If a woman decides against having her periods in space as many of the long-duration fliers do their current best available option is to use the oral contraceptive pill. On Earth, the so called combined oestrogen-based contraceptive pill, which prevents ovulation, is taken for three weeks in a row, with a fourth pill-free week to allow for a periodic bleed. However, astronauts who do not want to menstruate can take these pills back-to-back and forgo that week of bleeding. For fit and healthy women, doing this is not linked to any harmful side effects.
But an issue is that, for a three-year mission (say, to Mars and back), youd need about 1,100 pills to keep periods away and the flight needs to cope with carrying and disposing of all the packaging, including the cost of launching any extra payload into space. The same problem applies to sanitary products.
We are, however, discovering a number of different options. My recent research suggests long-acting reversible contraceptive (LARC) agents, implants that are typically put under the skin or within the uterus to slowly release menstruation-supressing hormones, may be more convenient. After all, it may be difficult to remember to take a pill at a certain time each day when managing training schedules and multiple long-haul flights with the added difficulty of changing time zones.
But are they safe? My study didnt find any evidence that the huge acceleration forces on the body, during launch or landing, could actually damage these devices. But we still dont know exactly how the implant would fare under specialist diving or spacewalk clothing which lies close to the skin.
NASA astronaut Cady Coleman, Expedition 26 flight engineer. NASA
Despite the advances in space-based research, theres a lot we still dont know. One issue is what effect different contraceptives have on bone mineral density. A lack of minerals in our bones increases the risk of conditions such as osteoporosis and fractures. Astronauts lose bone at a much higher rate than on Earth, and there is some evidence that certain contraceptives, such as injections with synthetic progestogen, may make this worse. However, more research is needed for us to fully understand the risks.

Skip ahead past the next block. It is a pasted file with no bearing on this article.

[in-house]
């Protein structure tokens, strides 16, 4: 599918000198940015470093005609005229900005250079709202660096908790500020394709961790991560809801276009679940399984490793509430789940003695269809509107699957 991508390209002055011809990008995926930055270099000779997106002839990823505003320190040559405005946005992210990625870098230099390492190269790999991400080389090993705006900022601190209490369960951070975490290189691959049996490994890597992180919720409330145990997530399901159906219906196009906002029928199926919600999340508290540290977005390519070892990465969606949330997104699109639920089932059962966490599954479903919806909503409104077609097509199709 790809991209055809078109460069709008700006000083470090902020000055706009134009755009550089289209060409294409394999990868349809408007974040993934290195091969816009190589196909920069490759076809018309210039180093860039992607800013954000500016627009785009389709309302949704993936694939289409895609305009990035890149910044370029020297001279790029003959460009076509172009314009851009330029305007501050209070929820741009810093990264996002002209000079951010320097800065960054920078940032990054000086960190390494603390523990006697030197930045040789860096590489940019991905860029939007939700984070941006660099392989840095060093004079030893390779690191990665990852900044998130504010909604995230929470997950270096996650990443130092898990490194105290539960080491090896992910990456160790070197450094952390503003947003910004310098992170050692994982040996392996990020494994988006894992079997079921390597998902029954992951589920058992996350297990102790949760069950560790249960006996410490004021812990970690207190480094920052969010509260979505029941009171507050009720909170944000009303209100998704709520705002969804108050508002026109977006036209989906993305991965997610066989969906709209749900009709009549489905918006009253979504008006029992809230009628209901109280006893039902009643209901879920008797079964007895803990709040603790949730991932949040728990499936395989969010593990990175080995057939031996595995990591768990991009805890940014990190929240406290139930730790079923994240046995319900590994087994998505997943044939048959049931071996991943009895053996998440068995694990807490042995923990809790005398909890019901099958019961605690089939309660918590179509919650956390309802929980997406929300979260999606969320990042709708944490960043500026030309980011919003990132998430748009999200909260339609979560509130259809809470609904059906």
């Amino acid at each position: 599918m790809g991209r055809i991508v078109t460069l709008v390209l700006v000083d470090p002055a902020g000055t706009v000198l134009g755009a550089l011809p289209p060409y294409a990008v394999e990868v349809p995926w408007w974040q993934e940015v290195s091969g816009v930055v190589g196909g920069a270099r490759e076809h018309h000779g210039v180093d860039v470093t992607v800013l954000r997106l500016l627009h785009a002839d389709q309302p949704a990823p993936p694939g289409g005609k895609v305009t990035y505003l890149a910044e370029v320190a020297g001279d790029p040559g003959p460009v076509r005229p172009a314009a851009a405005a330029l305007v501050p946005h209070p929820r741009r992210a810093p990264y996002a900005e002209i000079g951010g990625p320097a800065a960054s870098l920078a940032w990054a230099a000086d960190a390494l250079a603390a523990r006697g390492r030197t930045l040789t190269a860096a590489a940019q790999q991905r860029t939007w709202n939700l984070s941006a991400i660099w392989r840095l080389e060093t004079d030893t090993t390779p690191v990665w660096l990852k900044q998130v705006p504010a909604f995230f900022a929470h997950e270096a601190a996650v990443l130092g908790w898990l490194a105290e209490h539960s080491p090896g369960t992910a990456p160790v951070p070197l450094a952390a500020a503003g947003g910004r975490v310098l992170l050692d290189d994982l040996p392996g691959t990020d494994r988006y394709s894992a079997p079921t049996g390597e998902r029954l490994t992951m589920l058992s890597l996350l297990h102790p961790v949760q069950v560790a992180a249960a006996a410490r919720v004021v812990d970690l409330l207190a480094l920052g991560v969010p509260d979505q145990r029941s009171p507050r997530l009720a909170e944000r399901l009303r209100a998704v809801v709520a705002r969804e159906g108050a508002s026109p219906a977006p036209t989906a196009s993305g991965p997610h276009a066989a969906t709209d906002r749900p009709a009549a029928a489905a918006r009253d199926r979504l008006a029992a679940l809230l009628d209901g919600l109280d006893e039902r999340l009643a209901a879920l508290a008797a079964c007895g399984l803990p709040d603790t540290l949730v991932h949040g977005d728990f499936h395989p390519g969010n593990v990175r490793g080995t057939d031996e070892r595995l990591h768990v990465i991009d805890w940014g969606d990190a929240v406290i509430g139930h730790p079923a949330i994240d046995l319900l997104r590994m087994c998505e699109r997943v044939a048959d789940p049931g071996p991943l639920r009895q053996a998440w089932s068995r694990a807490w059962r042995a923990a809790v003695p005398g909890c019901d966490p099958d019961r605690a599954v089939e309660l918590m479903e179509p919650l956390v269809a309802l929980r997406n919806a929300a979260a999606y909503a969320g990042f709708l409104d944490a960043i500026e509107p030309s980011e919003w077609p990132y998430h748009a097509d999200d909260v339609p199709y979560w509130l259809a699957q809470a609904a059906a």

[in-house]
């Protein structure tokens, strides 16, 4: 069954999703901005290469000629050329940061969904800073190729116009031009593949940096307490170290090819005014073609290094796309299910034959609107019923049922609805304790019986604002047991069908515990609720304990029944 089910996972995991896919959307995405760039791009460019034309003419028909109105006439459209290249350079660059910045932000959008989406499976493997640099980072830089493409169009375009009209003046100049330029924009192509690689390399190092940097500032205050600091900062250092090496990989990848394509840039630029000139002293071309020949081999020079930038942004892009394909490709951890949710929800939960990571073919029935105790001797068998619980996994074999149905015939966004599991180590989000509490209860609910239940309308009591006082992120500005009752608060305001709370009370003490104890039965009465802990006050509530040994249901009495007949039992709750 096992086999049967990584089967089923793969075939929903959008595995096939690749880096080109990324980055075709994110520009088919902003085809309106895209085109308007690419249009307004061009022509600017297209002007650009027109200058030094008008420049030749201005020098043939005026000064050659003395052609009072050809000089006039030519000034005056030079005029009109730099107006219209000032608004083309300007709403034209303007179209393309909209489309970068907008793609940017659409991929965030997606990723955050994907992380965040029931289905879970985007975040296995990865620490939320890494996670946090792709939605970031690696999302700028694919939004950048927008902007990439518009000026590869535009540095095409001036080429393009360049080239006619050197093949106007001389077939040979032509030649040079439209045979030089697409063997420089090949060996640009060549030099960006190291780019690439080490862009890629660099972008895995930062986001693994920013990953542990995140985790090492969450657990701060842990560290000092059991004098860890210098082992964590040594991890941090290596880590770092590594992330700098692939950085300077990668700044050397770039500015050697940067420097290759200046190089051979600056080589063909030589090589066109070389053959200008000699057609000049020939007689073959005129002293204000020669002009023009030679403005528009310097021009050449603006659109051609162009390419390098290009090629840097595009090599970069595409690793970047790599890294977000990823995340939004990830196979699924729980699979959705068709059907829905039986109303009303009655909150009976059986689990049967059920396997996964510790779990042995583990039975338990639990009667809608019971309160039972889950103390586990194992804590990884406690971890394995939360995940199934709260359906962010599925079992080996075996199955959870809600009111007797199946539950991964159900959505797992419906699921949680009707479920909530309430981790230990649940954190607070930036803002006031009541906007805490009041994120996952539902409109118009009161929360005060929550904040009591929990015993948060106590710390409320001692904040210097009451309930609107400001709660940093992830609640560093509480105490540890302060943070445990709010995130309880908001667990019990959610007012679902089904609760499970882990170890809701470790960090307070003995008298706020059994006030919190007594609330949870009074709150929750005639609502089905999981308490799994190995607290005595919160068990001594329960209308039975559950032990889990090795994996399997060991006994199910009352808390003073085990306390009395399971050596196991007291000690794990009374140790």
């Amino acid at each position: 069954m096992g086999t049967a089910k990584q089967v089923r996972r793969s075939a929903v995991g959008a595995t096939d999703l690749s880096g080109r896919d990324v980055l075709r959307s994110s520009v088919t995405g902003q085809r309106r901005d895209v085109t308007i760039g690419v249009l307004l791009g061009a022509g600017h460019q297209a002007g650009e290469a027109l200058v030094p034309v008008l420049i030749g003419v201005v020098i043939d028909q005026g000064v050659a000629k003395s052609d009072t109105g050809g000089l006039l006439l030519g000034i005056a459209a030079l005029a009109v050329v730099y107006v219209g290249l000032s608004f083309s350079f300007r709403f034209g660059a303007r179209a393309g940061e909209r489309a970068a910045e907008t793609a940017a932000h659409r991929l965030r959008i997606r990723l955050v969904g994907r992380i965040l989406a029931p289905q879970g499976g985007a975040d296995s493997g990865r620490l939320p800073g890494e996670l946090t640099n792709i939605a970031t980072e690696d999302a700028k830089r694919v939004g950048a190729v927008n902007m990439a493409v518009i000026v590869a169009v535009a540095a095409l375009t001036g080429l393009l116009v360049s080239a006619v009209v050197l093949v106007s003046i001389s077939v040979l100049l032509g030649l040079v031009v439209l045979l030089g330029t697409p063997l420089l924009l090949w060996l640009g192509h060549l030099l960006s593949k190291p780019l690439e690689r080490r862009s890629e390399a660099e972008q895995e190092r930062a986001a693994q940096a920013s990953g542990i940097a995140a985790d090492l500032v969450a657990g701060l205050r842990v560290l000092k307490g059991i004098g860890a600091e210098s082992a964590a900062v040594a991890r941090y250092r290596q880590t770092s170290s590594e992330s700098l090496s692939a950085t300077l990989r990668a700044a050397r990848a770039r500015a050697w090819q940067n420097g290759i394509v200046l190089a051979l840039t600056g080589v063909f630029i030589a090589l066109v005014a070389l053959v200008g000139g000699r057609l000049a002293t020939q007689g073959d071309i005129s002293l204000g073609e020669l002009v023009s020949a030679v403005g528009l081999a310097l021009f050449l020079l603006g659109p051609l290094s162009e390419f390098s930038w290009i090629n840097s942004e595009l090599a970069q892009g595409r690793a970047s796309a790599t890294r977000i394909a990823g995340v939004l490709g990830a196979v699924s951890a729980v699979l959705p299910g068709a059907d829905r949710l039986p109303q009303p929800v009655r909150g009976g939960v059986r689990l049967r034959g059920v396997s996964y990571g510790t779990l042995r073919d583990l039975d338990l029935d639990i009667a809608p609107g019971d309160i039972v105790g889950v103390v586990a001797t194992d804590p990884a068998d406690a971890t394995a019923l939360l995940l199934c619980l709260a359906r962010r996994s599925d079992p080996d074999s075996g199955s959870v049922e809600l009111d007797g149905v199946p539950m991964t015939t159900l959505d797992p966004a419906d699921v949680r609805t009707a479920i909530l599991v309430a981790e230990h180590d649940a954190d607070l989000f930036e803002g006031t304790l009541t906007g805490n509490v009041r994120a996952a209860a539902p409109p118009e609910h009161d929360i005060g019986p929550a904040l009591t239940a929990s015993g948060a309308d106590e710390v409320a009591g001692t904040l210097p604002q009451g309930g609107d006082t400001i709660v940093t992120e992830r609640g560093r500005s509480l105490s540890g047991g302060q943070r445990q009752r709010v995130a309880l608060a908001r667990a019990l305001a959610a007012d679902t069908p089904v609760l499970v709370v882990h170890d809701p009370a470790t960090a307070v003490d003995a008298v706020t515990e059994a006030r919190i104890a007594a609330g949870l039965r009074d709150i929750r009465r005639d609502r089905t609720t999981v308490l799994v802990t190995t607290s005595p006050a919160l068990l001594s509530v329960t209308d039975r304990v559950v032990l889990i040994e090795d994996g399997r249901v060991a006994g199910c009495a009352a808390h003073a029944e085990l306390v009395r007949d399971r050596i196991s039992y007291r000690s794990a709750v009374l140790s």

Theres a lot more we dont know about female astronaut health. One is the impact on fertility as a result of spaceflight. A study from the 1990s suggested that spaceflight did not have a significant impact on female fertility. A womans fertility does, however, decrease with age. So if female astronauts are trying to have their first baby after the age of 41 years and struggling it is difficult to tease out whether spaceflight has had an impact, or just age.
Having babies in space is a far-fetched idea, as the radiation impact in space would be severely detrimental to the unborn child leaving this as a completely unethical area of research. Only once advances in radiation research have progressed to a point where we can safely protect humans from space radiation on long duration missions could we properly ask whether women can carry a pregnancy in space.
However, when it comes to the impact of suppressing menstruation in space, it is possible to do more research. This will be crucial if we want to send astronauts on increasingly long missions such as to Mars and beyond. Luckily, we are already making progress. Our systematic work means there is, for the first time, a go to guide for female astronauts looking to make the right choices for them.